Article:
Research Paper On Doppelganger

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Doppelganger or (the double) is defined or designated as the ghost of a living person. However, it has become a popular device in since the early nineteenth century in the works of some German writers such as E.T.A. Hoffmann and Heinrich Von Kleist In literature, it has gradually taken a profound meaning to represent not simply the double or twin, the mirror image of a character's personality, but often a kind of reversal of it, a negative image, a self which expresses all the darkness and normally in expressible and hidden aspects of the psyche." This study tries to explain the meaning of the double and to trace the germination and the development of this term and its use in world Literature in general and English Literature in…show more content…
Keywords:: Doppelganger, double, split-personality, consciousness, subconscious.
In fact the origin of the doppelganger which means "double" is borrowed from German writers such as Johann Wolfgang Von Goethe, Tirck, klesit, and E.T.A. Hoffmann who identified "the double with a part of personality," and from there the craze for duality spread from Germany to the rest of the world. (Grook, 1982:13). This German word, which literally means "double-goer" is brought into the language and simultaneously into the literary tradition as a term used first by the novelist Joann Paul Friedrich Richter (1763-1825). His novel Siebenkas (1796) tells the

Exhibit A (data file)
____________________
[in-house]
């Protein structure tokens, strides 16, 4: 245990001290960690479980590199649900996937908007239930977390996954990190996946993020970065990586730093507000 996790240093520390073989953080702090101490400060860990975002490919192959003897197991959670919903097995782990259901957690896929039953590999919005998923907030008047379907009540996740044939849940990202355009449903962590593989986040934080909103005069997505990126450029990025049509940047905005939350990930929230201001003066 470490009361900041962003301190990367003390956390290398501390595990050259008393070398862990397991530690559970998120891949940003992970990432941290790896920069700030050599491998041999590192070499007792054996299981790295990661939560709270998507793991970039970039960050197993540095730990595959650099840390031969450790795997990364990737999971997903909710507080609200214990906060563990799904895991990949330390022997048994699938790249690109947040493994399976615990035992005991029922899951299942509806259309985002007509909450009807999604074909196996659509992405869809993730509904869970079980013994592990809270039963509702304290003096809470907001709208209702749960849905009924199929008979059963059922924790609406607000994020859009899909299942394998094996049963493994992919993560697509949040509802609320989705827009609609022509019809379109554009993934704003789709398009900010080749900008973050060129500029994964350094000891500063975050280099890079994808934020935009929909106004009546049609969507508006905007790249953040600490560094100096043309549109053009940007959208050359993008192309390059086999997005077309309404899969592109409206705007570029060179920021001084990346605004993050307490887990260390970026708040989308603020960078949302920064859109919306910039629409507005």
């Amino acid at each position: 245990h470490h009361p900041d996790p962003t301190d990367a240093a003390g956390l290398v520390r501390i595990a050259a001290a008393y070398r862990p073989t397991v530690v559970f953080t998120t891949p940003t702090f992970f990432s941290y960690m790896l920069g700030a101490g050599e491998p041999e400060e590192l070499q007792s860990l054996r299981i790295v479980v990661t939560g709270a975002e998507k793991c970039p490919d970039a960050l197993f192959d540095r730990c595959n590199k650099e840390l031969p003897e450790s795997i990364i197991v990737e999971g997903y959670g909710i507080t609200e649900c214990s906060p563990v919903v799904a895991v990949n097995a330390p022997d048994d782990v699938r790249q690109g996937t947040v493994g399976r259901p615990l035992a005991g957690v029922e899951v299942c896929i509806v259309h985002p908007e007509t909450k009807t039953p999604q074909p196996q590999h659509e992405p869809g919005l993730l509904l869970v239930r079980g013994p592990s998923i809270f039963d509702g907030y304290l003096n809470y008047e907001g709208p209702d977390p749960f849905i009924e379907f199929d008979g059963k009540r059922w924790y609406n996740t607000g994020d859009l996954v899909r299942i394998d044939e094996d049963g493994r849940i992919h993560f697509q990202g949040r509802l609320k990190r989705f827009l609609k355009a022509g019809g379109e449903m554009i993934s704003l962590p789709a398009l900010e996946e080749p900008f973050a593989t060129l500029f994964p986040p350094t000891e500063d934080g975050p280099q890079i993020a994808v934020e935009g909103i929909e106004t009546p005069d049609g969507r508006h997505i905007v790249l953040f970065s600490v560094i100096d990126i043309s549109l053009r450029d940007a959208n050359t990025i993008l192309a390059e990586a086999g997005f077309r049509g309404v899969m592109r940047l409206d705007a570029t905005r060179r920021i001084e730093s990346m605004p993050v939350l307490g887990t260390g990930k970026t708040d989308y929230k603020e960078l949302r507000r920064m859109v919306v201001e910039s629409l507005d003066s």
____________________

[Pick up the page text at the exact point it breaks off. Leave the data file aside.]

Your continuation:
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In this respect, Kurtz reveals the hidden inner self, particularly of Marlow, and Conrad, in the sense that mysteries into the retice of human psyche has been achieved in this novel; Kurtz, as the alter ego of Marlow, was competent to reveal that hidden dark spot within his psyche. Undoubtedly, it is the same hidden dark spot in both Conrad and Marlow. Simply speaking, Kurtz, the alter ego, stands for the subconscious mind of Conrad, the cryptic, shadowy self which snoop beneath the surface of civilization. In particular, the novel ponders Conrad's state of mind and values about the nature of darkness which obsessed his thoughts for many years. For this obvious reason, David Daiches, in The Novel and Modern World, remarks that '' the heart of darkness is a symbolic experience of what lies at the heart of much human profession and activities.(Daiches, 1960: 41). Undeniably, Conrad works on his own psyche moral confusion. His experience during his trip to the Congo helped him in forming a base for the writing of Heart Darkness Conrad's goal, to be sure, is to manifest how a man can be
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